Field Notes: The Polar Field Services Newsletter

Measuring and Mentoring in Thule

Dr. Jeff Welker, Director of the Environment and Natural Resources Institute and professor of biology at University of Alaska, Anchorage, recently checked in from Thule, where he and his team, led by Claudia Green (Czimczik) are measuring CO2, water vapor, and methane fluxes. The research is part of a new collaboration between Welker and colleagues at the University of California.

Postdoctoral fellow Max Lapascu (UC Irvine) sets up a set of auto chambers that open and close in sequence to acquire CO2, water vapor, and CH4 fluxes every half hour. The data collected will help scientists predict how these landscapes will function in roughly 40 years, as well as the extent to which the changes will alter interactions between the biosphere and the atmosphere.

Mentorship on the Tundra

The team is using two facilities at Thule: an established, older building on the base with kitchen and living facilities; this spring, a sink was installed in a room that now serves as the “wet lab.”

“The combination of lab, kitchen, and lodging builds a great sense of cooperation and collaboration and a real chance for senior members like myself to have time and opportunities to mentor the next generation of scientists in many ways,” he says.

The team also has the use of a new mobile trailer at the study site to house a new Picarro laser. The new mobile lab greatly enhances the sampling and analyzing capability in the field, says Welker.

Matt O'Dell, a UAA undergraduate, inspects the new mobile lab. The experimental warming device (infra-red lamp) can be seen suspended above the plot with a tube of copper attached to deflect the infra-red radiation emitted by the heater. This ensures the warming on the soil surface is uniform.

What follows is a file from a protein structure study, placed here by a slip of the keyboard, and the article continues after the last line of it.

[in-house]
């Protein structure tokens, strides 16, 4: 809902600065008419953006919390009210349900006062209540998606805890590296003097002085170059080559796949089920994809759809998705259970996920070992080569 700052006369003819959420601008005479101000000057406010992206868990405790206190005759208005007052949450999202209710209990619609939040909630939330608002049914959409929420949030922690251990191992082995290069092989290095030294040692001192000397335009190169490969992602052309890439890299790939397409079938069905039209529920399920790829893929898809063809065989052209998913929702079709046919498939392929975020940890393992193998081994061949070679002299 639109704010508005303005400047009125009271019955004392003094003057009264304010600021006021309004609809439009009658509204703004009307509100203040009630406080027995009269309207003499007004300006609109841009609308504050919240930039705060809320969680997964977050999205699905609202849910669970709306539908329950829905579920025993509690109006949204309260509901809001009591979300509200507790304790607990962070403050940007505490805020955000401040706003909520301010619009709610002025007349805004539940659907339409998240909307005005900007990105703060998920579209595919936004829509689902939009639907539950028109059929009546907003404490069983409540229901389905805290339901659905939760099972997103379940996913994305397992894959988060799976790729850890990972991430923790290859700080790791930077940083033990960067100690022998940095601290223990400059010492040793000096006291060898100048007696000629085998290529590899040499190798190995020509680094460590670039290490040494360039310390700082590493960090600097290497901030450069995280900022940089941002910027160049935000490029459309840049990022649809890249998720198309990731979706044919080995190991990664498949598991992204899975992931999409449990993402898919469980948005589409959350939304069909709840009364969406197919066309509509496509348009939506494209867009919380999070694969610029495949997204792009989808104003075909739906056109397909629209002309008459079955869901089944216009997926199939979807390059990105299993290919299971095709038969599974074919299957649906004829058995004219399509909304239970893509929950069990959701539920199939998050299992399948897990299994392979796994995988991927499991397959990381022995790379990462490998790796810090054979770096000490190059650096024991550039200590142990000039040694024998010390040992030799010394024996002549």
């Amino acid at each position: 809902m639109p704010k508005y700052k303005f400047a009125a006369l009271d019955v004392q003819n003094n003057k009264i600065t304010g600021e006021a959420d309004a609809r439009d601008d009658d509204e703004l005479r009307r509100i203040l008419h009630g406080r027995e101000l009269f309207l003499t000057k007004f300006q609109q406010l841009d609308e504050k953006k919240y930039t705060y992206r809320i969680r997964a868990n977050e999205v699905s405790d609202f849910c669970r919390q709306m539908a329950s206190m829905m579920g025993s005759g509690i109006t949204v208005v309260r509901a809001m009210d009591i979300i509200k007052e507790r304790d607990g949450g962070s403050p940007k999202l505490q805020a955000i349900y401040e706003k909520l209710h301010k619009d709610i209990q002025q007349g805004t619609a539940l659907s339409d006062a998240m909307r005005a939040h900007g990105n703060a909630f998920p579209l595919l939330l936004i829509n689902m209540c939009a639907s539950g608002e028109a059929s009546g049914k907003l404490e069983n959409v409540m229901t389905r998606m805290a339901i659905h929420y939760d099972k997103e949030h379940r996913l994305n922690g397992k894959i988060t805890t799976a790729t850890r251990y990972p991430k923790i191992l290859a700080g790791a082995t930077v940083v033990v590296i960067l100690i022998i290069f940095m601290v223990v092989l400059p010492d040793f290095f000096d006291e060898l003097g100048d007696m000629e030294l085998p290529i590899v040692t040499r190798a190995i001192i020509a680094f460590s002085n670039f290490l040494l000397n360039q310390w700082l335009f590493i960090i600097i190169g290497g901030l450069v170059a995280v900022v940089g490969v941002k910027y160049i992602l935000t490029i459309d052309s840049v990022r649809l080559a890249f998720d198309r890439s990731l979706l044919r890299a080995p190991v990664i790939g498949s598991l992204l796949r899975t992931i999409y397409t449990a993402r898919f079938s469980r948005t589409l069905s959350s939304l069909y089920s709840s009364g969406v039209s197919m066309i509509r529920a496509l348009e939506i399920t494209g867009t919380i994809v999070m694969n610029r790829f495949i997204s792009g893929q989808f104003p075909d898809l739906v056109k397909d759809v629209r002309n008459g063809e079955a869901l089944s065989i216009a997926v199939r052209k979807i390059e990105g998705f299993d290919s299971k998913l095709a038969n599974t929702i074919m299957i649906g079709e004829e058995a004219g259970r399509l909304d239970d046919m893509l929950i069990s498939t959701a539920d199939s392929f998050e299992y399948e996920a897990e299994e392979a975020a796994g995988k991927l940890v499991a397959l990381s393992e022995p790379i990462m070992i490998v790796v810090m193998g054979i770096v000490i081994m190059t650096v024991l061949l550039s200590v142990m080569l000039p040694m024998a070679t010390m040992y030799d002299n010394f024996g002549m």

The team also uses soil respiration chambers (pictured below) to quantify the rates of CO2 efflux from barren and vegetated areas (characteristics of polar semi-desert landscapes). The chambers remain in place for up to 12 hours to accumulate respired CO2, which can then be trapped on molecular sieves in U tubes. The tubes will go to the UC Irvine Radiocarbon lab for analysis to characterize the extent to which modern, old, or ancient carbon is being oxidized and emitted to the atmosphere under ambient and experimentally warmed conditions.

More than a plastic tube garden, these soil respiration chambers provide deep insight into carbon.

All told, the team is well-positioned for this current season of field work, says Welker.

“This May has been the warmest on record, we’ve been told by the weather folks here, but there is still ice in the bay,” he says. “The rivers are still at their winter base flow, so we should be able to capture the full hydrograph.”

Shane McDonald (UAA Research Assistant) and Beth Sharp (UAA Masters student) install soil temperature probes in the experimental areas.

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